This may seem like an uneasy marriage, but it works. If you’re used to traditional fighting games like “[[[Street Fighter]]]” or “[[[Tekken]]],” this is very different. First off, combat is in three dimensions with aerial attacks as well as ground-based. Direction is automatically locked on to your opponent or power-ups. The RPG side of this pits characters in the middle of an eternal battle between Cosmos and Chaos. The focus is on combat, and you’ll have to go through different offensive & defensive techniques, as well as evasion. While the fighting engine is simple in principle, because of the high number of variables, execution can be tough. Along the way, you’ll be able to upgrade your weapons, armor, as well as swap out different attack techniques.

There’s also a “fighting only” option, but if you’re looking at this in the same frame of mind as a traditional fighting game, you’ll be slightly disappointed. You choose which character you want and match by match (no “best out of three” stuff here), you select your opponent. The opponent’s skill level is evenly matched to yours, and while this is fair, fighting games are usually not fair. There’s also no sub-boss or boss opponents, but any shortcomings Dissidia 012 [duodecim] may have as a fighting game are made up by the fact that any experience you rack up in the fighting area carries over in the RPG.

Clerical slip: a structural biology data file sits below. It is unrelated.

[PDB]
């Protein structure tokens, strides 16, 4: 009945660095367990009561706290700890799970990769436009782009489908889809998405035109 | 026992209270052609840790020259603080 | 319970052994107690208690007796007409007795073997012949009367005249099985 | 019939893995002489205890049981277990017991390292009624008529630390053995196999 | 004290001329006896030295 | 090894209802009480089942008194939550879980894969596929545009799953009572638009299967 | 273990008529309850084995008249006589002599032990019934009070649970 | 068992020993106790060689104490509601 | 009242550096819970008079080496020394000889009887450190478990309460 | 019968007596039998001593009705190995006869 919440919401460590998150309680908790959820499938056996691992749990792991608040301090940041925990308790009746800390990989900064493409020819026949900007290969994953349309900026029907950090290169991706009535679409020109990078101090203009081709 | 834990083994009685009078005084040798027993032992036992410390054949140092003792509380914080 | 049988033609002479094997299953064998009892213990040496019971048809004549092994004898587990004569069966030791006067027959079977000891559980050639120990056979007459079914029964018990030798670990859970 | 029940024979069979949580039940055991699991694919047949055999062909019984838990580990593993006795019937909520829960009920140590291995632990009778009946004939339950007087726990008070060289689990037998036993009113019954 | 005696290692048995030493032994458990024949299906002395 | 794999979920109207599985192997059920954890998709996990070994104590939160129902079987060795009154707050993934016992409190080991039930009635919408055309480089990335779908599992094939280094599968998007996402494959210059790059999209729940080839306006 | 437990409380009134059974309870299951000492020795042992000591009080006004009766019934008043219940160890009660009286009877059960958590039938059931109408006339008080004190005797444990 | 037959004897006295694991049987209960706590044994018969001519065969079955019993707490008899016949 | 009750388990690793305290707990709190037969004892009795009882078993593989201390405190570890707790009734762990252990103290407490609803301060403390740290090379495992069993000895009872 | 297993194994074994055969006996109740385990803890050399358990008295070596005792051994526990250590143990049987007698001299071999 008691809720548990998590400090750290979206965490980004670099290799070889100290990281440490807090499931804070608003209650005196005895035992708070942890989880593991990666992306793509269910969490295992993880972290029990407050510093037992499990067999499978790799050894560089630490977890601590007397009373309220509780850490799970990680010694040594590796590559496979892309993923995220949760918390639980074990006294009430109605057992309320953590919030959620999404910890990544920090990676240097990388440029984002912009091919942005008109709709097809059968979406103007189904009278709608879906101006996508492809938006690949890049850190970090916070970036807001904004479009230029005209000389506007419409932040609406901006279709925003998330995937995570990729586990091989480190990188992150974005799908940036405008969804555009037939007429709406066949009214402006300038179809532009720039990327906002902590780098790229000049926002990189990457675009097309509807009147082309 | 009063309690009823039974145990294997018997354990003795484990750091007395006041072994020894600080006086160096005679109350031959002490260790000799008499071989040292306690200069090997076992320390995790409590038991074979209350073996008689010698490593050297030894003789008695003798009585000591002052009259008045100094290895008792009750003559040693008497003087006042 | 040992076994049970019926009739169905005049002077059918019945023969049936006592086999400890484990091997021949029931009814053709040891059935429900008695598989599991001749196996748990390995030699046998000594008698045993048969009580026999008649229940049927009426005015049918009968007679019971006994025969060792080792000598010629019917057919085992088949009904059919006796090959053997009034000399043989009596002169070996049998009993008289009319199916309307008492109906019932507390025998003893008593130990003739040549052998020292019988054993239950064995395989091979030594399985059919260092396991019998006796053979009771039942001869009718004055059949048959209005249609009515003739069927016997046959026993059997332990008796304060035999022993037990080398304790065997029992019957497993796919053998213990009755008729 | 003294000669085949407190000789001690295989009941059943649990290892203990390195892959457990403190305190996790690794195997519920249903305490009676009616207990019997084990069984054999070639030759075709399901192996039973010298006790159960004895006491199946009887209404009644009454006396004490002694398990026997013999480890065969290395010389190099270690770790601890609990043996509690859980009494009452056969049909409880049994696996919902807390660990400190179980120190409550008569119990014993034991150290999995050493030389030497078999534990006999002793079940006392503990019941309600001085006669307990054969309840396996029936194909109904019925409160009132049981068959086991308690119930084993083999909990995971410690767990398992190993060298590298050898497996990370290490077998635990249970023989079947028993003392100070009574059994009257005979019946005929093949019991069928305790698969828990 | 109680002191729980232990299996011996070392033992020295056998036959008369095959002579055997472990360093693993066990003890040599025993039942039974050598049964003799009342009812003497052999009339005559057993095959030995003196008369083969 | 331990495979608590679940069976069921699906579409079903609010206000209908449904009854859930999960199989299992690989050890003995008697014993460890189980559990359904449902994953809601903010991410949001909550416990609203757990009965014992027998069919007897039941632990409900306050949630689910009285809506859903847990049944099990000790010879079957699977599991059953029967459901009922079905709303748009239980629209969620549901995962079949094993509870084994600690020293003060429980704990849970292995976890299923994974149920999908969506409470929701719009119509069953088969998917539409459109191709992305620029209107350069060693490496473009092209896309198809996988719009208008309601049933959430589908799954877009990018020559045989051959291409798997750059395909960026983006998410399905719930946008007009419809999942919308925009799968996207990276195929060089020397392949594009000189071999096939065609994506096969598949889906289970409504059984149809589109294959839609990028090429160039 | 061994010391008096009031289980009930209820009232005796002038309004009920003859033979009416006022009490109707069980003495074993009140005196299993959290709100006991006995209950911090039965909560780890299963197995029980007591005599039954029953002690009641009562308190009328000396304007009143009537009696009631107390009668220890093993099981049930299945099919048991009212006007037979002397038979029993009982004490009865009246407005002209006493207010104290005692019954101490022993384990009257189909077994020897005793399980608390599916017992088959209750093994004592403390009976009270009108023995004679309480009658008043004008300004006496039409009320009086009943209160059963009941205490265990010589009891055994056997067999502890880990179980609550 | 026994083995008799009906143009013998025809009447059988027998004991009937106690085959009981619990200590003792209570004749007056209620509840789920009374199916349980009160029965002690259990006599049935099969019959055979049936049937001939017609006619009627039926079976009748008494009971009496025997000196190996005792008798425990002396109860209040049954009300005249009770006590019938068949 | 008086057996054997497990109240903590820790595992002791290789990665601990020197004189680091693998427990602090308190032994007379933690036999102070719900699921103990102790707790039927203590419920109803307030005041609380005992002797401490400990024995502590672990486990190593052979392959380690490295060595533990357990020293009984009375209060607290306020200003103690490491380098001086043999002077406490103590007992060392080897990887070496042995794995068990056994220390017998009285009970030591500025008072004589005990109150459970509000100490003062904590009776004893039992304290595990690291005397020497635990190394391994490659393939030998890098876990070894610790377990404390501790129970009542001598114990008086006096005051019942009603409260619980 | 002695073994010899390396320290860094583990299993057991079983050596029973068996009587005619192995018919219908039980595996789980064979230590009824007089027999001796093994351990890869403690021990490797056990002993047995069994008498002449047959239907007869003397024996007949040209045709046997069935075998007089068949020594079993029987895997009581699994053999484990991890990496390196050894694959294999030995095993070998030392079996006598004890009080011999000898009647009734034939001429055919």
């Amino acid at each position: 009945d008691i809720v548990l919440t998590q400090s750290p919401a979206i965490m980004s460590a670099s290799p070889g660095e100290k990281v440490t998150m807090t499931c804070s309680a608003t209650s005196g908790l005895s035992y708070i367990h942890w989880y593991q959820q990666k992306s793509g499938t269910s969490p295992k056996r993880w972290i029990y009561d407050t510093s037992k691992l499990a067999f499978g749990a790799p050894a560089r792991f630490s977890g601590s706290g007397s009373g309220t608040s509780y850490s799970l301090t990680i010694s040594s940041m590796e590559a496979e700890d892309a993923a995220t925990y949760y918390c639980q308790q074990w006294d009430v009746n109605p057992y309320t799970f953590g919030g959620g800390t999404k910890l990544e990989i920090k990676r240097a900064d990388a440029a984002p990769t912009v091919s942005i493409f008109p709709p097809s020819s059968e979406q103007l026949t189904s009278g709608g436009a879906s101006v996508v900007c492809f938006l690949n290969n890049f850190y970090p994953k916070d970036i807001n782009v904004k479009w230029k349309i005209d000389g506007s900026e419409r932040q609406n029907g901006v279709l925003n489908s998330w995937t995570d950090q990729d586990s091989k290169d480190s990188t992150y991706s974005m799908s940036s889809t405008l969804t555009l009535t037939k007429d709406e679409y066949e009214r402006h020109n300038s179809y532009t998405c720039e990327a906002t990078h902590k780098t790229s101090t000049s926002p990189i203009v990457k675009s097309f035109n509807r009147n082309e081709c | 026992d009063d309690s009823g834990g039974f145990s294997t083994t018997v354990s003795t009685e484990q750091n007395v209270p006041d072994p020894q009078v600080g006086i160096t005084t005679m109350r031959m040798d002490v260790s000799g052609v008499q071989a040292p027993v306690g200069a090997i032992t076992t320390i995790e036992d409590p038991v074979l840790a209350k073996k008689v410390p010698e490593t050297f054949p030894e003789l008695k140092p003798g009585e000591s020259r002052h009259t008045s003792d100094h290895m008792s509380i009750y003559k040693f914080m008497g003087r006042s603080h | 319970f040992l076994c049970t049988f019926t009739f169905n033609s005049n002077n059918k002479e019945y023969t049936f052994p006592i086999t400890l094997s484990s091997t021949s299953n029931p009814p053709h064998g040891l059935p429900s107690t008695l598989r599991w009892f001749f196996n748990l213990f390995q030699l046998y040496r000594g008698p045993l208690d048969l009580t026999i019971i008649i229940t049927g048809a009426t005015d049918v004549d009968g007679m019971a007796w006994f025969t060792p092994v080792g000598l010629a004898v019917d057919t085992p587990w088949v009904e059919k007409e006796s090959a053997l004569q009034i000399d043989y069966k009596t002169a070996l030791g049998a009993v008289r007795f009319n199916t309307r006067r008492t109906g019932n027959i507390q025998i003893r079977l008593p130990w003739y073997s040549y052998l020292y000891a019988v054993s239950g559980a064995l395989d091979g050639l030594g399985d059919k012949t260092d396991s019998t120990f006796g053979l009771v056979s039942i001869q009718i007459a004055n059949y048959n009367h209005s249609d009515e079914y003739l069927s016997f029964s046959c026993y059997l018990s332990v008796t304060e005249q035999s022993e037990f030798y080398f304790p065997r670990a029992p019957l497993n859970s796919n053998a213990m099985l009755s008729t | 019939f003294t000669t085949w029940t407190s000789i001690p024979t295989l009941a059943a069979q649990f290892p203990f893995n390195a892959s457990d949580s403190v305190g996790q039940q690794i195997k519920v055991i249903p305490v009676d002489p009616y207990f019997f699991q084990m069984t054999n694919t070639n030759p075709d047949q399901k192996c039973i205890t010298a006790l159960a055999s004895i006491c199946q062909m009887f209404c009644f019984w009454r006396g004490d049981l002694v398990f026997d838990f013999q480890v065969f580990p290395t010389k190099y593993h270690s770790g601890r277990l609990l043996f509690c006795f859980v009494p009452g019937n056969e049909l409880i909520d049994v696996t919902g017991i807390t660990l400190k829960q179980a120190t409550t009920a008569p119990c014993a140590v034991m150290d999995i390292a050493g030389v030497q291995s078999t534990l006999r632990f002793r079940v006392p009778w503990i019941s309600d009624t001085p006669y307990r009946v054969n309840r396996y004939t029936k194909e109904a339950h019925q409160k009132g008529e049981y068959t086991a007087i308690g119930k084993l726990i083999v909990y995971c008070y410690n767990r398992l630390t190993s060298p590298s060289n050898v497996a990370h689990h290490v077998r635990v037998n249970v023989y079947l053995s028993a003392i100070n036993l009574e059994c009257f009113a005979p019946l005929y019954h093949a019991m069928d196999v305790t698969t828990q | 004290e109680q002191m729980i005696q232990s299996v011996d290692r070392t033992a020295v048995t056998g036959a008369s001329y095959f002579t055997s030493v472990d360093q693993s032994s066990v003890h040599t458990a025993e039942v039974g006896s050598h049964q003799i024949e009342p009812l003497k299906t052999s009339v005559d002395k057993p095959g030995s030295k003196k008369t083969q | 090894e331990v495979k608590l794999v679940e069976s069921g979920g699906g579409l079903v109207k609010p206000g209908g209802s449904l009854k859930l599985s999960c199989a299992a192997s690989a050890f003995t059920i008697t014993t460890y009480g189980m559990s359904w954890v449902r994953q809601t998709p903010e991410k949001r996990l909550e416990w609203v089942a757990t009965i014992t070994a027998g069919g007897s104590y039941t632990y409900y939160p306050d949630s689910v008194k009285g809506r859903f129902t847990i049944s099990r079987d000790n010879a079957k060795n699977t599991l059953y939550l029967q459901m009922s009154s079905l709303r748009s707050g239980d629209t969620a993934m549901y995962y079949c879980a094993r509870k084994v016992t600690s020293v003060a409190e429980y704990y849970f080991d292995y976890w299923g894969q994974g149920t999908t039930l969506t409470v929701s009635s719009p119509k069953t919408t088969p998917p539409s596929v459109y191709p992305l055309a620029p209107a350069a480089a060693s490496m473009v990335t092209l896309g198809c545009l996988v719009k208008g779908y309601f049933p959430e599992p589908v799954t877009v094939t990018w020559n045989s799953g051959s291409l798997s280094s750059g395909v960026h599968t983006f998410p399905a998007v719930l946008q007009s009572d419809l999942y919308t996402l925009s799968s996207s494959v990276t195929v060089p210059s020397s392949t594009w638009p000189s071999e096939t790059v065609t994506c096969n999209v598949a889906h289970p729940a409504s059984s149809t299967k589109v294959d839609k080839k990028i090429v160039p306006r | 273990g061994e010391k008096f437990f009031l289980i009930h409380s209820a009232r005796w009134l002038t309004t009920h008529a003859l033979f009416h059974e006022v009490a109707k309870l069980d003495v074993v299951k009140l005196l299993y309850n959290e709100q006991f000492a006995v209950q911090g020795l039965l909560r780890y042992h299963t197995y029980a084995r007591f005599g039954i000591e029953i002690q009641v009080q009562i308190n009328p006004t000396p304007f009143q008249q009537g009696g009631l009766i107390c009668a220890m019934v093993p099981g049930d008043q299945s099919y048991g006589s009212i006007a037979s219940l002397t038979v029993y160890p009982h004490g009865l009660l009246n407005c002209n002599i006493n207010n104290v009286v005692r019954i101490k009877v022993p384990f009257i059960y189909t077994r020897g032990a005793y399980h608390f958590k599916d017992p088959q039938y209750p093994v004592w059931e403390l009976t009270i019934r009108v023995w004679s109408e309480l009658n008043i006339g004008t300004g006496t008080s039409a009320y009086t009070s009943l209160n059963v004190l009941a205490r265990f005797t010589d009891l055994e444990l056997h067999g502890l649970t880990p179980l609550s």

Square Enix graciously provided a free copy of this game for review. Thanks, guys.

Review: “Thor”

Review: “Thor”

Chris Hemsworth as Thor as depicted in the upc...

Image via Wikipedia

For a Marvel movie geek, three things were inevitable about Thor: 1) The Stan Lee cameo scene, 2) the post-end credits scene, and 3) nitpicking. Nitpicking is going to happen with any comic book related movie, and I’ve grudgingly accepted it as a necessary evil that certain sacrifices would need to be made in any translation of a story from one medium to another. Thus, certain things will have to be overlooked IF the end result is successful.

Marvel’s version of Thor in its many incarnations has tread a delicate balance of Norse mythology and something flashy thanks to Jack Kirby’s glorious art. In Kenneth Branagh’s movie adaptation of Thor, there are elements of the Prodigal Son, Arthurian mythology, and of course, grounding in Marvel history.